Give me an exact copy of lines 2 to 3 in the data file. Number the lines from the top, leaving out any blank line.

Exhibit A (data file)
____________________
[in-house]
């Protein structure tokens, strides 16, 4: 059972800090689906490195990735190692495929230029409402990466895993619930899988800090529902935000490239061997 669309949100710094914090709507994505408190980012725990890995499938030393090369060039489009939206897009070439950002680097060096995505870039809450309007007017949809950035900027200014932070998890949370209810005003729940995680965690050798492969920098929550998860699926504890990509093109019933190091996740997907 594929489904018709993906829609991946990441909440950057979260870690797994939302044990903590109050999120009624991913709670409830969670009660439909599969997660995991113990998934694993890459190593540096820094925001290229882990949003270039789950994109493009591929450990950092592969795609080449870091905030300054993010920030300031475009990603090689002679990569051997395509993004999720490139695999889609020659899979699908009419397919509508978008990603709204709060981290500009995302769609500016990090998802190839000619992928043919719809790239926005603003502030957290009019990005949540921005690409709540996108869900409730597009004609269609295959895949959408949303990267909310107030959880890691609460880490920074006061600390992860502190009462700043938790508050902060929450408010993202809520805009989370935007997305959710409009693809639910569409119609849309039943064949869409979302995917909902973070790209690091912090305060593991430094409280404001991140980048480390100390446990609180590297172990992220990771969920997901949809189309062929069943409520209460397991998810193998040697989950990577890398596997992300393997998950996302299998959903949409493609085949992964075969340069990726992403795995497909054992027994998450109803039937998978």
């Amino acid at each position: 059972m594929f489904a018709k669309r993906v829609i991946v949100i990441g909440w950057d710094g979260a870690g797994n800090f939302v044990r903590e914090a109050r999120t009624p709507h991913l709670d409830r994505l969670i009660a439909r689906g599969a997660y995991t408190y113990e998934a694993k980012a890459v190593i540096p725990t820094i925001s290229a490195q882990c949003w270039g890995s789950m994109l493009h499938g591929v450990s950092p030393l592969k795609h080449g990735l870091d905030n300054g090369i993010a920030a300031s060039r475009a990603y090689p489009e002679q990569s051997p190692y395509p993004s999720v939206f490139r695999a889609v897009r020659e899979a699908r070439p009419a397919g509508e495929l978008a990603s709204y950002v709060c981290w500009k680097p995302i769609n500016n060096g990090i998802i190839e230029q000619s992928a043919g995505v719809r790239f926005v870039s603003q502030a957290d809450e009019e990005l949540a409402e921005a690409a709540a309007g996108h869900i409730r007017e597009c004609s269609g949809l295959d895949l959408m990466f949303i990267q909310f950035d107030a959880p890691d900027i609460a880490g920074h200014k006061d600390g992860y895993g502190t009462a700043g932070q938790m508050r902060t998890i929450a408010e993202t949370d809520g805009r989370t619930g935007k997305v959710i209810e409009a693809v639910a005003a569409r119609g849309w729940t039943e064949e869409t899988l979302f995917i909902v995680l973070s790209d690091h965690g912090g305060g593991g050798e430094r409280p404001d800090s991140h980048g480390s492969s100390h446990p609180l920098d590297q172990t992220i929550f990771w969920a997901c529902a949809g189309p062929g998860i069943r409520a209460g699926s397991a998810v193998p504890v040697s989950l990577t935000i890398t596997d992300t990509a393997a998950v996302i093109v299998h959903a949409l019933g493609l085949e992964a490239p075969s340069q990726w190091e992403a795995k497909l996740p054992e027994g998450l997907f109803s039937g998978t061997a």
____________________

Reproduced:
């Protein structure tokens, strides 16, 4: 059972800090689906490195990735190692495929230029409402990466895993619930899988800090529902935000490239061997 669309949100710094914090709507994505408190980012725990890995499938030393090369060039489009939206897009070439950002680097060096995505870039809450309007007017949809950035900027200014932070998890949370209810005003729940995680965690050798492969920098929550998860699926504890990509093109019933190091996740997907 594929489904018709993906829609991946990441909440950057979260870690797994939302044990903590109050999120009624991913709670409830969670009660439909599969997660995991113990998934694993890459190593540096820094925001290229882990949003270039789950994109493009591929450990950092592969795609080449870091905030300054993010920030300031475009990603090689002679990569051997395509993004999720490139695999889609020659899979699908009419397919509508978008990603709204709060981290500009995302769609500016990090998802190839000619992928043919719809790239926005603003502030957290009019990005949540921005690409709540996108869900409730597009004609269609295959895949959408949303990267909310107030959880890691609460880490920074006061600390992860502190009462700043938790508050902060929450408010993202809520805009989370935007997305959710409009693809639910569409119609849309039943064949869409979302995917909902973070790209690091912090305060593991430094409280404001991140980048480390100390446990609180590297172990992220990771969920997901949809189309062929069943409520209460397991998810193998040697989950990577890398596997992300393997998950996302299998959903949409493609085949992964075969340069990726992403795995497909054992027994998450109803039937998978």
């Amino acid at each position: 059972m594929f489904a018709k669309r993906v829609i991946v949100i990441g909440w950057d710094g979260a870690g797994n800090f939302v044990r903590e914090a109050r999120t009624p709507h991913l709670d409830r994505l969670i009660a439909r689906g599969a997660y995991t408190y113990e998934a694993k980012a890459v190593i540096p725990t820094i925001s290229a490195q882990c949003w270039g890995s789950m994109l493009h499938g591929v450990s950092p030393l592969k795609h080449g990735l870091d905030n300054g090369i993010a920030a300031s060039r475009a990603y090689p489009e002679q990569s051997p190692y395509p993004s999720v939206f490139r695999a889609v897009r020659e899979a699908r070439p009419a397919g509508e495929l978008a990603s709204y950002v709060c981290w500009k680097p995302i769609n500016n060096g990090i998802i190839e230029q000619s992928a043919g995505v719809r790239f926005v870039s603003q502030a957290d809450e009019e990005l949540a409402e921005a690409a709540a309007g996108h869900i409730r007017e597009c004609s269609g949809l295959d895949l959408m990466f949303i990267q909310f950035d107030a959880p890691d900027i609460a880490g920074h200014k006061d600390g992860y895993g502190t009462a700043g932070q938790m508050r902060t998890i929450a408010e993202t949370d809520g805009r989370t619930g935007k997305v959710i209810e409009a693809v639910a005003a569409r119609g849309w729940t039943e064949e869409t899988l979302f995917i909902v995680l973070s790209d690091h965690g912090g305060g593991g050798e430094r409280p404001d800090s991140h980048g480390s492969s100390h446990p609180l920098d590297q172990t992220i929550f990771w969920a997901c529902a949809g189309p062929g998860i069943r409520a209460g699926s397991a998810v193998p504890v040697s989950l990577t935000i890398t596997d992300t990509a393997a998950v996302i093109v299998h959903a949409l019933g493609l085949e992964a490239p075969s340069q990726w190091e992403a795995k497909l996740p054992e027994g998450l997907f109803s039937g998978t061997a």